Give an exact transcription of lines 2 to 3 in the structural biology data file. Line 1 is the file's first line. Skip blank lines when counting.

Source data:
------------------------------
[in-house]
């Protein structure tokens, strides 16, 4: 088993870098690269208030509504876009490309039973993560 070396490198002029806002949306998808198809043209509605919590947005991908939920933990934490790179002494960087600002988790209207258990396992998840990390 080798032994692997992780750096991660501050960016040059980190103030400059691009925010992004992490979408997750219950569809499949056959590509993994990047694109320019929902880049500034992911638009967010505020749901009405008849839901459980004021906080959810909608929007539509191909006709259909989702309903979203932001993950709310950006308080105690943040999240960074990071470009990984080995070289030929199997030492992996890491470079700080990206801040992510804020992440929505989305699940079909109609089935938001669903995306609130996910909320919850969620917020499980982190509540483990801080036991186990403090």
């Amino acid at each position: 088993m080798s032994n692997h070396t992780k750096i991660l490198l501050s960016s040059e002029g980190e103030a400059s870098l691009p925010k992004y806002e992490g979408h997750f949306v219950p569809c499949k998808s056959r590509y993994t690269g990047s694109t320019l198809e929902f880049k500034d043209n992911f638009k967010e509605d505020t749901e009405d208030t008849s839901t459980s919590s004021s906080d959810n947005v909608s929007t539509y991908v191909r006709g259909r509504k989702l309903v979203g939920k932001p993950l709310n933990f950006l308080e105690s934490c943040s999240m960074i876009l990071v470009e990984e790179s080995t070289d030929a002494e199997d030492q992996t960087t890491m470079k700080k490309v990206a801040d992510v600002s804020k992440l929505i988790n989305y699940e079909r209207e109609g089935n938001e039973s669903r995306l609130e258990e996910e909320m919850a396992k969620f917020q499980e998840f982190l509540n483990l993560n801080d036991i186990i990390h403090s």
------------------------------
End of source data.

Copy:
């Protein structure tokens, strides 16, 4: 088993870098690269208030509504876009490309039973993560 070396490198002029806002949306998808198809043209509605919590947005991908939920933990934490790179002494960087600002988790209207258990396992998840990390 080798032994692997992780750096991660501050960016040059980190103030400059691009925010992004992490979408997750219950569809499949056959590509993994990047694109320019929902880049500034992911638009967010505020749901009405008849839901459980004021906080959810909608929007539509191909006709259909989702309903979203932001993950709310950006308080105690943040999240960074990071470009990984080995070289030929199997030492992996890491470079700080990206801040992510804020992440929505989305699940079909109609089935938001669903995306609130996910909320919850969620917020499980982190509540483990801080036991186990403090």
């Amino acid at each position: 088993m080798s032994n692997h070396t992780k750096i991660l490198l501050s960016s040059e002029g980190e103030a400059s870098l691009p925010k992004y806002e992490g979408h997750f949306v219950p569809c499949k998808s056959r590509y993994t690269g990047s694109t320019l198809e929902f880049k500034d043209n992911f638009k967010e509605d505020t749901e009405d208030t008849s839901t459980s919590s004021s906080d959810n947005v909608s929007t539509y991908v191909r006709g259909r509504k989702l309903v979203g939920k932001p993950l709310n933990f950006l308080e105690s934490c943040s999240m960074i876009l990071v470009e990984e790179s080995t070289d030929a002494e199997d030492q992996t960087t890491m470079k700080k490309v990206a801040d992510v600002s804020k992440l929505i988790n989305y699940e079909r209207e109609g089935n938001e039973s669903r995306l609130e258990e996910e909320m919850a396992k969620f917020q499980e998840f982190l509540n483990l993560n801080d036991i186990i990390h403090s």